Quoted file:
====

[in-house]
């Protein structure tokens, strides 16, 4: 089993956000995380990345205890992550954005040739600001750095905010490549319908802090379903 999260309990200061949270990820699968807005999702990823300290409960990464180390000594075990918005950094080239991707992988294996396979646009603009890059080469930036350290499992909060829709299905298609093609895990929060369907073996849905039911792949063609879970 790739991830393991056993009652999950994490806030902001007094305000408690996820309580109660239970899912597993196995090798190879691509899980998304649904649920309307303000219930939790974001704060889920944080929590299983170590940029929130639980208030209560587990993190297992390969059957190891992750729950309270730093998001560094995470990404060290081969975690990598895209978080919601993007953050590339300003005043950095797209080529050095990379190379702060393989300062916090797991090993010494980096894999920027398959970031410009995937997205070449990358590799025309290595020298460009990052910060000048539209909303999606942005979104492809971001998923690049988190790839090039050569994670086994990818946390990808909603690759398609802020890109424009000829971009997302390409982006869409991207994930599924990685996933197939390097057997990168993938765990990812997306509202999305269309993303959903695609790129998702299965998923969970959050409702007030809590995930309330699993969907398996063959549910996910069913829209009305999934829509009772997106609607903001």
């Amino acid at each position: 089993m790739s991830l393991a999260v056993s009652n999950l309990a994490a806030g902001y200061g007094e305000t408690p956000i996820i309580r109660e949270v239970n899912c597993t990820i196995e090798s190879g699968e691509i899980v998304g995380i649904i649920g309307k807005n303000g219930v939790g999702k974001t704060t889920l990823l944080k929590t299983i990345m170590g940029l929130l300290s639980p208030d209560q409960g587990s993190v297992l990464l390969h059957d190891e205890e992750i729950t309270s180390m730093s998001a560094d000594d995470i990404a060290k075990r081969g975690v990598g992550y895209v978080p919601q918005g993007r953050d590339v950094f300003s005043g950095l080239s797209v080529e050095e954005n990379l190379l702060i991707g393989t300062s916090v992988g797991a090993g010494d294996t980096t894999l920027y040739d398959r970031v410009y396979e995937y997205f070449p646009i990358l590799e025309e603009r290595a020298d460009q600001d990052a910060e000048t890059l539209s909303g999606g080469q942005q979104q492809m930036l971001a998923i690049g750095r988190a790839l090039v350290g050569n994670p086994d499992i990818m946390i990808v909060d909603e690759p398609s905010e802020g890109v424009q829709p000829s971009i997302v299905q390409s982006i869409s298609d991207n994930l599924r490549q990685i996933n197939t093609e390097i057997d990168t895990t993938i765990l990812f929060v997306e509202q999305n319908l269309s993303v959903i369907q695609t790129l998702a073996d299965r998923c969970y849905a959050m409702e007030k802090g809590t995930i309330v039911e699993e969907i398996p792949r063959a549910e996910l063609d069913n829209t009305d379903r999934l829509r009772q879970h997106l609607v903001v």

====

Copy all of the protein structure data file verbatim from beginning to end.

[in-house]
């Protein structure tokens, strides 16, 4: 089993956000995380990345205890992550954005040739600001750095905010490549319908802090379903 999260309990200061949270990820699968807005999702990823300290409960990464180390000594075990918005950094080239991707992988294996396979646009603009890059080469930036350290499992909060829709299905298609093609895990929060369907073996849905039911792949063609879970 790739991830393991056993009652999950994490806030902001007094305000408690996820309580109660239970899912597993196995090798190879691509899980998304649904649920309307303000219930939790974001704060889920944080929590299983170590940029929130639980208030209560587990993190297992390969059957190891992750729950309270730093998001560094995470990404060290081969975690990598895209978080919601993007953050590339300003005043950095797209080529050095990379190379702060393989300062916090797991090993010494980096894999920027398959970031410009995937997205070449990358590799025309290595020298460009990052910060000048539209909303999606942005979104492809971001998923690049988190790839090039050569994670086994990818946390990808909603690759398609802020890109424009000829971009997302390409982006869409991207994930599924990685996933197939390097057997990168993938765990990812997306509202999305269309993303959903695609790129998702299965998923969970959050409702007030809590995930309330699993969907398996063959549910996910069913829209009305999934829509009772997106609607903001």
């Amino acid at each position: 089993m790739s991830l393991a999260v056993s009652n999950l309990a994490a806030g902001y200061g007094e305000t408690p956000i996820i309580r109660e949270v239970n899912c597993t990820i196995e090798s190879g699968e691509i899980v998304g995380i649904i649920g309307k807005n303000g219930v939790g999702k974001t704060t889920l990823l944080k929590t299983i990345m170590g940029l929130l300290s639980p208030d209560q409960g587990s993190v297992l990464l390969h059957d190891e205890e992750i729950t309270s180390m730093s998001a560094d000594d995470i990404a060290k075990r081969g975690v990598g992550y895209v978080p919601q918005g993007r953050d590339v950094f300003s005043g950095l080239s797209v080529e050095e954005n990379l190379l702060i991707g393989t300062s916090v992988g797991a090993g010494d294996t980096t894999l920027y040739d398959r970031v410009y396979e995937y997205f070449p646009i990358l590799e025309e603009r290595a020298d460009q600001d990052a910060e000048t890059l539209s909303g999606g080469q942005q979104q492809m930036l971001a998923i690049g750095r988190a790839l090039v350290g050569n994670p086994d499992i990818m946390i990808v909060d909603e690759p398609s905010e802020g890109v424009q829709p000829s971009i997302v299905q390409s982006i869409s298609d991207n994930l599924r490549q990685i996933n197939t093609e390097i057997d990168t895990t993938i765990l990812f929060v997306e509202q999305n319908l269309s993303v959903i369907q695609t790129l998702a073996d299965r998923c969970y849905a959050m409702e007030k802090g809590t995930i309330v039911e699993e969907i398996p792949r063959a549910e996910l063609d069913n829209t009305d379903r999934l829509r009772q879970h997106l609607v903001v």